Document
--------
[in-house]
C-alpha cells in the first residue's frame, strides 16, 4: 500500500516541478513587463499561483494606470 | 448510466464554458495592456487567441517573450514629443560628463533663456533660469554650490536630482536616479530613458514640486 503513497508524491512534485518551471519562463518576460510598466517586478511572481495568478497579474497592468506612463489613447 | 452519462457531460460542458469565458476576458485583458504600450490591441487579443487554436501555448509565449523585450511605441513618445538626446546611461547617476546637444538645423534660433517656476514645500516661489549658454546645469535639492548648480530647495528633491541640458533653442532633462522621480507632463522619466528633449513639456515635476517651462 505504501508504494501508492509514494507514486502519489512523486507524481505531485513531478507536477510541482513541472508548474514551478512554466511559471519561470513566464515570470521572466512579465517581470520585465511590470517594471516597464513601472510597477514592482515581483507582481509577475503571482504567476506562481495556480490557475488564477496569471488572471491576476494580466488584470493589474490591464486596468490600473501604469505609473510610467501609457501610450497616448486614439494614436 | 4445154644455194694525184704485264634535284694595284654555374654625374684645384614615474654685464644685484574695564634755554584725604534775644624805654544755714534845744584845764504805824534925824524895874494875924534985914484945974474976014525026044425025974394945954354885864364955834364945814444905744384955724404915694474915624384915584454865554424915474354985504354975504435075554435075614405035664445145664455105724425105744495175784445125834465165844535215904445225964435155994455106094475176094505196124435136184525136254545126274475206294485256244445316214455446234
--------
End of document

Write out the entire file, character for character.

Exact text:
[in-house]
C-alpha cells in the first residue's frame, strides 16, 4: 500500500516541478513587463499561483494606470 | 448510466464554458495592456487567441517573450514629443560628463533663456533660469554650490536630482536616479530613458514640486 503513497508524491512534485518551471519562463518576460510598466517586478511572481495568478497579474497592468506612463489613447 | 452519462457531460460542458469565458476576458485583458504600450490591441487579443487554436501555448509565449523585450511605441513618445538626446546611461547617476546637444538645423534660433517656476514645500516661489549658454546645469535639492548648480530647495528633491541640458533653442532633462522621480507632463522619466528633449513639456515635476517651462 505504501508504494501508492509514494507514486502519489512523486507524481505531485513531478507536477510541482513541472508548474514551478512554466511559471519561470513566464515570470521572466512579465517581470520585465511590470517594471516597464513601472510597477514592482515581483507582481509577475503571482504567476506562481495556480490557475488564477496569471488572471491576476494580466488584470493589474490591464486596468490600473501604469505609473510610467501609457501610450497616448486614439494614436 | 4445154644455194694525184704485264634535284694595284654555374654625374684645384614615474654685464644685484574695564634755554584725604534775644624805654544755714534845744584845764504805824534925824524895874494875924534985914484945974474976014525026044425025974394945954354885864364955834364945814444905744384955724404915694474915624384915584454865554424915474354985504354975504435075554435075614405035664445145664455105724425105744495175784445125834465165844535215904445225964435155994455106094475176094505196124435136184525136254545126274475206294485256244445316214455446234